There are even more threads appearing online about the Waterstones story by Joel Rickett that I linked to at the weekend. It appears that this blog is not the only one having Waterstones staff posting anonymously for fear of retribution from their employer.
The issue of insisting that publishers pay for publicity of books will not go away quite simply because customers who come into bookshops want to be there. Those customers trust the professional bookseller to select the best books – or at the least, those that best match their taste – and on discovering that publishers are paying to have books put in front of them, customers are likely to simply shrug their shoulders and shop elsewhere. Customers do not want their next book purchase chosen by a programmed algorithm but want to hear that special word-of-mouth recommendation.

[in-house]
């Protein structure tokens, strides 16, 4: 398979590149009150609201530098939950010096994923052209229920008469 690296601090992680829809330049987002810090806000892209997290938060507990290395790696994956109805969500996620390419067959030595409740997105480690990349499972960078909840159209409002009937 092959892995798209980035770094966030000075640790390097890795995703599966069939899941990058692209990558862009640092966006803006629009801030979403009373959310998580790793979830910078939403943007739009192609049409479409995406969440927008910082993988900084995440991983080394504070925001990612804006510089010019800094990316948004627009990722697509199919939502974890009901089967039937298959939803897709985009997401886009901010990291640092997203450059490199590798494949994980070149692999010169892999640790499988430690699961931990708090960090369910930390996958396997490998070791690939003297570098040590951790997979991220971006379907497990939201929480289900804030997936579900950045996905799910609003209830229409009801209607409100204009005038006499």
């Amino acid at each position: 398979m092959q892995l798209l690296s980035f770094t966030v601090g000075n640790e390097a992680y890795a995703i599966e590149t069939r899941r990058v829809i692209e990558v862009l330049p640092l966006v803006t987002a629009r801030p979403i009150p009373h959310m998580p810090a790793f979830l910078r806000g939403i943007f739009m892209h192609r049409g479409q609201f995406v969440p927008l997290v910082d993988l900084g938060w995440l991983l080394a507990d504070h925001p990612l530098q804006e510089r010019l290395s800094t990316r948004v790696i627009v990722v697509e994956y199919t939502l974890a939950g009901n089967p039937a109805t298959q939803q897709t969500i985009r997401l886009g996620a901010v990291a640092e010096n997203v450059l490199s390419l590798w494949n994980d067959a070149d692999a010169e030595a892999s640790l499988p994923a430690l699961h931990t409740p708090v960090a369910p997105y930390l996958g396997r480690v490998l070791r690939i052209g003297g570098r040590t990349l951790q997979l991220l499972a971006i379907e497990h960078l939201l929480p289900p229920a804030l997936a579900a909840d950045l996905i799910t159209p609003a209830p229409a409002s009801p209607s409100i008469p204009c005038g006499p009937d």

Great communities are formed around trust and this is why – despite the odds stacked against them – independents (like my shop) are still thriving. How can Waterstones expect to corner the market when they’re price-competing against Tesco and dispensing with the services of once loyal and very experienced staff? Some customers are already suspicious that booksellers receive commission for recommendations and stories like this help no bookseller, neither the large chain Waterstones or the independents. For the sake of the whole booktrade, this practice of taking marketing bungs should be stopped if the trust of existing customers are to be kept and not re-directed to supermarkets who make no pretence of only being interested in the money. Books are not cubic cans of beans.